Daddy's Bear Goes to College
Lulu and I have been taking turns weeping for the past two weeks. She’s been pulling her weight more than I have, but now that my oldest boy Harrison is leaving for college today, it’s my turn to catch up. It seems just like yesterday that the Bunny Rabbit, as we used to call him when he was a baby, was traipsing over the grass to kindergarten. As our oldest boy, as we conceived him when we were 13, he grew up when we were poor and living in different spots every other year chasing jobs. Born in Houston, preschooled in Boston, kindergartened in Austin, grade schooled in Denver, summered in Australia, brought to manhood in San Antonio. The boy is well-travelled.
We were the first of our friends to have a baby, and I remember being in my early 20s and sometimes lamenting that we couldn’t go out as much as our friends did every weekend. Back then, when he was cholic and his diaper was dirty and we were exhausted, I couldn’t imagine a day when I would be so sad that he was leaving.
My first employer, Joe Huggins of Houston Distributing Co., told me before Harrison was born that he’d buy me a Cadillac if I named him Houston Distributing Schuhmacher. To say I was tempted was an understatement. 1. Because I knew Joe was serious and he was good for it. 2. Because I would sell it immediately and use the proceeds to fix our leaky roof. Luckily for Harrison, Lulu refused, and we sold that house with the leaky roof on a sunny day.
Just about every night for the past two weeks we’ve been meeting our friends with freshmen kids going into college at our favorite local Mexican joint to have a “farewell” dinner since they are all leaving on different days. The wives all cry at every dinner. The wait staff who no speakey de engles think that we’re either a very depressed lot or the food is terrible. Last night we got some levity when the daughter of a friend said she was heading off to the Colorado School of Mines. Lulu, who was educated in Europe and so doesn’t know a lot of U.S. stuff, asked innocently, “Oh, they have a school for mimes? As in…” and she did the classic mime-in-a-box routine. The girl was speechless. “Uh, no, it’s more of an engineering school…” This sent us into apoplexy.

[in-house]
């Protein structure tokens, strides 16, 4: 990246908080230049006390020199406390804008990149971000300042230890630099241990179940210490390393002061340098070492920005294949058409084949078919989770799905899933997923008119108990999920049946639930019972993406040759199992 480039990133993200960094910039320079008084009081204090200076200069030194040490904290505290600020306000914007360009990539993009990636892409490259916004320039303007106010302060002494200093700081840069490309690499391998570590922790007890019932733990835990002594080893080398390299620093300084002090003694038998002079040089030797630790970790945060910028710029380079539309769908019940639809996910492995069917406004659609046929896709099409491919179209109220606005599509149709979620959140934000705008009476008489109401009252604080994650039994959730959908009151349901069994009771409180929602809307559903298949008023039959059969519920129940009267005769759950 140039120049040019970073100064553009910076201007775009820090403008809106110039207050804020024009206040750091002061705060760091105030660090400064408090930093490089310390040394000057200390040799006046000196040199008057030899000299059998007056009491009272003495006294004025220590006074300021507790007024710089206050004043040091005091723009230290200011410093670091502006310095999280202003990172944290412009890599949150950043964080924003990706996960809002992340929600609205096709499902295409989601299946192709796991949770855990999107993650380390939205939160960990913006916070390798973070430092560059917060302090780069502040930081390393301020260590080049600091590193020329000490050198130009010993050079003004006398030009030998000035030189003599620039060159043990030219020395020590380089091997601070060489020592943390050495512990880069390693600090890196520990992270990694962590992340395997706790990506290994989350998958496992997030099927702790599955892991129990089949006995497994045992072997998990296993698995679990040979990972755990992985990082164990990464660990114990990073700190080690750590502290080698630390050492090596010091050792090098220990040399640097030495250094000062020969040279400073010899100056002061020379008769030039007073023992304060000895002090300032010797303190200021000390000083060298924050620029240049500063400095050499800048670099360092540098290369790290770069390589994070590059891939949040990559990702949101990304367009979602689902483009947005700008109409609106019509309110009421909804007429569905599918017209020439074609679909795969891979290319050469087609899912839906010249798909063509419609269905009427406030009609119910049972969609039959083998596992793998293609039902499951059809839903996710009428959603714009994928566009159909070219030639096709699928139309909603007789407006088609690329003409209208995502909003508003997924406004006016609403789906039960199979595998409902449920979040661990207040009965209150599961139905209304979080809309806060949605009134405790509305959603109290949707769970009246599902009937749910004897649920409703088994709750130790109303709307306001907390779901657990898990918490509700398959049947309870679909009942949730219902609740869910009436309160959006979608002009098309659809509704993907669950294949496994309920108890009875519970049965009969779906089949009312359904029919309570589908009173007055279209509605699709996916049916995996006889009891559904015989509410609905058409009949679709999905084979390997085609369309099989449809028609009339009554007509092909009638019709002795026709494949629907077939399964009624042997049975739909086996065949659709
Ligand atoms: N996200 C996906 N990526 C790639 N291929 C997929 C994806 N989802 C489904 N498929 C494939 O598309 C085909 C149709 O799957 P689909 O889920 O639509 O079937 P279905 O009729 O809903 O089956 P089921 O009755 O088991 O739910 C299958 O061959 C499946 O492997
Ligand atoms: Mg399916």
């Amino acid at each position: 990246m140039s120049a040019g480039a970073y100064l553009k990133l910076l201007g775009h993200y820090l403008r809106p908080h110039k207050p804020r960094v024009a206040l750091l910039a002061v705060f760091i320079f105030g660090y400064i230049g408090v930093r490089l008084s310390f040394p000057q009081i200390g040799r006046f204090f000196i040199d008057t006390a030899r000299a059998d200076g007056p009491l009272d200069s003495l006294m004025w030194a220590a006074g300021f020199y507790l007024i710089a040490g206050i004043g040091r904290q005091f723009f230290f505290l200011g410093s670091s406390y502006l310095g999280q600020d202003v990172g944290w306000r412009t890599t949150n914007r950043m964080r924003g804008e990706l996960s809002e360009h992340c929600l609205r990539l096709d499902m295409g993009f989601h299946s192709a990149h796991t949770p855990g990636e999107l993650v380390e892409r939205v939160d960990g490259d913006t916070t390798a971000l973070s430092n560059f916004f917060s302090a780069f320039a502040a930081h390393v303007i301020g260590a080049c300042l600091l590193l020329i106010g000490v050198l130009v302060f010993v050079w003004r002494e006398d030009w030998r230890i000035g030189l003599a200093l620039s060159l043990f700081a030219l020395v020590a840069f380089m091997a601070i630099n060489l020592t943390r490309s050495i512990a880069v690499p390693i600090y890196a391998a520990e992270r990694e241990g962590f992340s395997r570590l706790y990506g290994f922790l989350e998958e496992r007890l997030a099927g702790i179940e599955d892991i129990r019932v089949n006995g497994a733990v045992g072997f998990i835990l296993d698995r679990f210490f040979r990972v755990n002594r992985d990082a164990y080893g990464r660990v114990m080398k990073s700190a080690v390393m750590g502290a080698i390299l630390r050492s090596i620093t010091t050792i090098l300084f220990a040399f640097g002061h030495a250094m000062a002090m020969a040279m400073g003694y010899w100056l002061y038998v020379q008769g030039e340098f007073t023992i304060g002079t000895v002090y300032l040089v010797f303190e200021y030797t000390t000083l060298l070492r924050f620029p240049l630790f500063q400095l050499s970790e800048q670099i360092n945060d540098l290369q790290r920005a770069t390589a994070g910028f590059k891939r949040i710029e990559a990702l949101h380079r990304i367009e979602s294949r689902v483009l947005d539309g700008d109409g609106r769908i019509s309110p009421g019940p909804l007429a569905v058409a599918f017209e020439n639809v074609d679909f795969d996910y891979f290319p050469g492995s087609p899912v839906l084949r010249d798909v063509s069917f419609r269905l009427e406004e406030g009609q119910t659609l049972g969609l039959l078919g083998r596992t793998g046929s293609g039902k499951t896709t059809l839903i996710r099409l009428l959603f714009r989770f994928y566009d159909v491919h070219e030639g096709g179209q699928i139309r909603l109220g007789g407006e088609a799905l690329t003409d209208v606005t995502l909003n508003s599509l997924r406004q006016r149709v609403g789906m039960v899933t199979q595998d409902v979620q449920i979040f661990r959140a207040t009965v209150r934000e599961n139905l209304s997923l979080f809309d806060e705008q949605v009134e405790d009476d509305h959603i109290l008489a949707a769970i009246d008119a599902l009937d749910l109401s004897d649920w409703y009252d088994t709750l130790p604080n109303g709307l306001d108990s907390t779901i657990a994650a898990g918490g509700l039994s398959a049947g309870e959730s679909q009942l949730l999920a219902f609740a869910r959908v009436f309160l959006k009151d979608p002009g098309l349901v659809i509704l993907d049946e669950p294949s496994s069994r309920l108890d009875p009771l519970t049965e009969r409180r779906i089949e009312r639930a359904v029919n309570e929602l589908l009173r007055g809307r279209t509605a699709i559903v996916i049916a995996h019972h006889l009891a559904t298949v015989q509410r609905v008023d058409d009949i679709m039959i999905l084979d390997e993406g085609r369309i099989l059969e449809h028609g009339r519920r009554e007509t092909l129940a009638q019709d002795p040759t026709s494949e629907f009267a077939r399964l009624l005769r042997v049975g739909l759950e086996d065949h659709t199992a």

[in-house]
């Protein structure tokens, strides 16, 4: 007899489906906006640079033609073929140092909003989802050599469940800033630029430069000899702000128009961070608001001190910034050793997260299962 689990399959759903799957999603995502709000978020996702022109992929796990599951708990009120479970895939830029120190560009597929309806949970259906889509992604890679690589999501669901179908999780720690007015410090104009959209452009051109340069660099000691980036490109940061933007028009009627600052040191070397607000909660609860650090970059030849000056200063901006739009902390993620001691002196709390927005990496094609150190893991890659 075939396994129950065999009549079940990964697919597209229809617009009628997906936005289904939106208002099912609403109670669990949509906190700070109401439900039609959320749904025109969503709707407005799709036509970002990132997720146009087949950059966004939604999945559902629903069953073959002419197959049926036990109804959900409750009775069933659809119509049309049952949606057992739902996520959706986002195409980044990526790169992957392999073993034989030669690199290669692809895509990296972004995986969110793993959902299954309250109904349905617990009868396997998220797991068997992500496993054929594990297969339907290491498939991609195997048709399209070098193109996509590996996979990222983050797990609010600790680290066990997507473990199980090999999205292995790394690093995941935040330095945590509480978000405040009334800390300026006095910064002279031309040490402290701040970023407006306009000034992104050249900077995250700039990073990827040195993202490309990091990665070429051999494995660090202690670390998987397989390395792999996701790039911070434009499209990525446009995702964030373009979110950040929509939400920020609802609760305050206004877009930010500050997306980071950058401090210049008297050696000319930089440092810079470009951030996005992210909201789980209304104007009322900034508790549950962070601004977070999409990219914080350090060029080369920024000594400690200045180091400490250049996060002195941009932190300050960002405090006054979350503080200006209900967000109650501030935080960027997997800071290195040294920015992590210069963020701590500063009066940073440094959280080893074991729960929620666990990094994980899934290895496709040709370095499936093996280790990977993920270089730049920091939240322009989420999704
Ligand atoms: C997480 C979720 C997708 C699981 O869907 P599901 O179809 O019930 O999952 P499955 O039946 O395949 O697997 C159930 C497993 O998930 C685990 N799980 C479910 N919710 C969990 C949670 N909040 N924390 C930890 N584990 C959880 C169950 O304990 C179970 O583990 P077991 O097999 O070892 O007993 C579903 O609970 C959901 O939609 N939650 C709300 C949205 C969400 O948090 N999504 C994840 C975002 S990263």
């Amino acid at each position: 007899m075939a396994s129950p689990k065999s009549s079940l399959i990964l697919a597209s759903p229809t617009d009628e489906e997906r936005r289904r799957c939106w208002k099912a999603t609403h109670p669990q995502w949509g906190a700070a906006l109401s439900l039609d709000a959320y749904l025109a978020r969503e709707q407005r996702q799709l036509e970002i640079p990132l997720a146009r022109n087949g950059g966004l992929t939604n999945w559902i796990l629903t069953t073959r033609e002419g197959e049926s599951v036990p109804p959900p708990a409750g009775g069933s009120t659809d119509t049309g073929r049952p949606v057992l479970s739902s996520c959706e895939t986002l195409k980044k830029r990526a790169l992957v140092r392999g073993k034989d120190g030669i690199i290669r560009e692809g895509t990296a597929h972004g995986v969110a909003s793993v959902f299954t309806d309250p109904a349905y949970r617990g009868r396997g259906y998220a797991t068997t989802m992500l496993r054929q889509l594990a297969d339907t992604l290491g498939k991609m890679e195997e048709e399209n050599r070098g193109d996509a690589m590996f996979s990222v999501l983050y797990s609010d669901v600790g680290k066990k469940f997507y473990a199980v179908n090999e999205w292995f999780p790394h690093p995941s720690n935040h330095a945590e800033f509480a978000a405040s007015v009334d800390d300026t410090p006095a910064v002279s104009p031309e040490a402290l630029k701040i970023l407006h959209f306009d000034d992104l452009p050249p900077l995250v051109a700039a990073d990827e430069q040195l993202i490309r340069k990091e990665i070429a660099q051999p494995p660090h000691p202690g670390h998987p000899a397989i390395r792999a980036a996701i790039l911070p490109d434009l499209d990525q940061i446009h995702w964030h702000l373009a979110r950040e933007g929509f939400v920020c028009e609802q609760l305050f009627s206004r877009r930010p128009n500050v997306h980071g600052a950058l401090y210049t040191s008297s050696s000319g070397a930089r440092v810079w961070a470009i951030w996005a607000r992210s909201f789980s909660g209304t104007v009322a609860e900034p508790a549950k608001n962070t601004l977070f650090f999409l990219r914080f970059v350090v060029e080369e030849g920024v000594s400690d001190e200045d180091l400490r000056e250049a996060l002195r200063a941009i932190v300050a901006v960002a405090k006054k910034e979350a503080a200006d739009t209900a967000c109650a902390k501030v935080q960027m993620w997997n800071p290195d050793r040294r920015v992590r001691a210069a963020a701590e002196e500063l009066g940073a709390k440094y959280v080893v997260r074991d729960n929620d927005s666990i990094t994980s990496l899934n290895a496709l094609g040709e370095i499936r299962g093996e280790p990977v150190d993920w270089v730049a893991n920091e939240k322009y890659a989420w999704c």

What makes me most proud of Big Bear is his ability to easily make friends across the spectrum of people – jocks, nerds, emos, punks, dopers – didn’t matter, Harrison made friends with them all. I respect that trait in anybody.
I’m so proud of him. It brings to mind, or mime, a previous post about Puff the Magic Dragon: “A Dragon lives forever; but not so little boys. Painted wings and giant's rings, make way for other toys. One gray night it happened, Jackie Paper came no more. And Puff that mighty dragon suddenly ceased his fearless roar. His head now bent in sorrow, green scales fell like rain. Puff no longer went to play, along that cheery lane. Without his life-long friend, Puff could not be brave, so Puff that mighty dragon sadly slipped into his cave.”
It’s true. The little boys we knew suddenly, quite miraculously and with no notice, grow up and are no more. Our little boy is gone, replaced by a fine young man. Oh but I do miss that little boy. He was so sweet. I miss the way he’d run home from the school bus every day and leap into our arms. I miss the way he worshiped bulldozers, and later trains. I miss when he was a baby, and on Saturday mornings to give Lulu a rest I’d put him in the back of my car and drive around Houston for hours listening to 90s music, I miss teaching him to shoot roman candles at the age of two, I miss his little one piece jumpers he’d wear, I miss wispy soft blond hair that always smelled of a mixture of milk and wet puppy, I miss his wide-set baby blue eyes, I miss watching him play baseball at the fields. I miss a lot about that little boy. About 12 years ago, when I was on a trip to Chicago, he left a voicemail message on my office phone because he was so excited that he got a home run. I remember listening to that message about 20 times that night. I had saved it for years, but finally it accidentally got erased. I would give anything to have that message back. So full of excitement. I wish I could go back to that time, cancel my trip, and be at that game.
But now he’s grown up, and now we’ve done all we can do, and he must go forth and face the world on his own. But not matter what happens, he’ll always be Daddy’s Bear.
Big Bear giving pointers to Baby Bear
Saying goodbye to his brother.
In simpler times.